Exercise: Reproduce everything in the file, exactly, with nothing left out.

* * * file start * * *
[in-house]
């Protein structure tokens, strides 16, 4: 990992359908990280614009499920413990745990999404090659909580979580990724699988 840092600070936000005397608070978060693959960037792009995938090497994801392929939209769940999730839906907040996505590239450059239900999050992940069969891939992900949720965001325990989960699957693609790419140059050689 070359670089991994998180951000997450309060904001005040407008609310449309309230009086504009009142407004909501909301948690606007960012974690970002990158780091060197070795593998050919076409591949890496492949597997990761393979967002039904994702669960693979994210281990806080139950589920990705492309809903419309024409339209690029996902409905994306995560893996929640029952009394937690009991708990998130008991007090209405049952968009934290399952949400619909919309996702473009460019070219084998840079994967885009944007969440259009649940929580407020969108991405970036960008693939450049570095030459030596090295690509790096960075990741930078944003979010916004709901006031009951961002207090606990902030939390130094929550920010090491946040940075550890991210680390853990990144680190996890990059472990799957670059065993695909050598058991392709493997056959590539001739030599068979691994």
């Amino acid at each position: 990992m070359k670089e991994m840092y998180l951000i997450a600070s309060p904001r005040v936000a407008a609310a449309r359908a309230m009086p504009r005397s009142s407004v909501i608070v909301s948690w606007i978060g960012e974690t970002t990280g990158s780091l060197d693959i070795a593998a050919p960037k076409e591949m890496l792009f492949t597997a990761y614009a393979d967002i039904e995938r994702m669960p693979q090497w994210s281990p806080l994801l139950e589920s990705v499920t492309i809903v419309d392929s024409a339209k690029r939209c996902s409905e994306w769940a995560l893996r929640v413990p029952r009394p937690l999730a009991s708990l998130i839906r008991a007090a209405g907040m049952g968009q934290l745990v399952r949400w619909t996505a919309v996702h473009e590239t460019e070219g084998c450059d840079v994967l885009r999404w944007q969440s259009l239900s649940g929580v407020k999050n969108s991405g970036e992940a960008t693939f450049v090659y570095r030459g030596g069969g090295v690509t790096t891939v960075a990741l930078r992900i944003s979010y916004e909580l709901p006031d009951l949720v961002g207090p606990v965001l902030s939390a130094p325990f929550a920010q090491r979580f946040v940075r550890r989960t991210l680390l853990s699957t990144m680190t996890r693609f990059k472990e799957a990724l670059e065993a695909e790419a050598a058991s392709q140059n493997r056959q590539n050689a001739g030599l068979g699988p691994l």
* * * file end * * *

[in-house]
């Protein structure tokens, strides 16, 4: 990992359908990280614009499920413990745990999404090659909580979580990724699988 840092600070936000005397608070978060693959960037792009995938090497994801392929939209769940999730839906907040996505590239450059239900999050992940069969891939992900949720965001325990989960699957693609790419140059050689 070359670089991994998180951000997450309060904001005040407008609310449309309230009086504009009142407004909501909301948690606007960012974690970002990158780091060197070795593998050919076409591949890496492949597997990761393979967002039904994702669960693979994210281990806080139950589920990705492309809903419309024409339209690029996902409905994306995560893996929640029952009394937690009991708990998130008991007090209405049952968009934290399952949400619909919309996702473009460019070219084998840079994967885009944007969440259009649940929580407020969108991405970036960008693939450049570095030459030596090295690509790096960075990741930078944003979010916004709901006031009951961002207090606990902030939390130094929550920010090491946040940075550890991210680390853990990144680190996890990059472990799957670059065993695909050598058991392709493997056959590539001739030599068979691994």
């Amino acid at each position: 990992m070359k670089e991994m840092y998180l951000i997450a600070s309060p904001r005040v936000a407008a609310a449309r359908a309230m009086p504009r005397s009142s407004v909501i608070v909301s948690w606007i978060g960012e974690t970002t990280g990158s780091l060197d693959i070795a593998a050919p960037k076409e591949m890496l792009f492949t597997a990761y614009a393979d967002i039904e995938r994702m669960p693979q090497w994210s281990p806080l994801l139950e589920s990705v499920t492309i809903v419309d392929s024409a339209k690029r939209c996902s409905e994306w769940a995560l893996r929640v413990p029952r009394p937690l999730a009991s708990l998130i839906r008991a007090a209405g907040m049952g968009q934290l745990v399952r949400w619909t996505a919309v996702h473009e590239t460019e070219g084998c450059d840079v994967l885009r999404w944007q969440s259009l239900s649940g929580v407020k999050n969108s991405g970036e992940a960008t693939f450049v090659y570095r030459g030596g069969g090295v690509t790096t891939v960075a990741l930078r992900i944003s979010y916004e909580l709901p006031d009951l949720v961002g207090p606990v965001l902030s939390a130094p325990f929550a920010q090491r979580f946040v940075r550890r989960t991210l680390l853990s699957t990144m680190t996890r693609f990059k472990e799957a990724l670059e065993a695909e790419a050598a058991s392709q140059n493997r056959q590539n050689a001739g030599l068979g699988p691994l």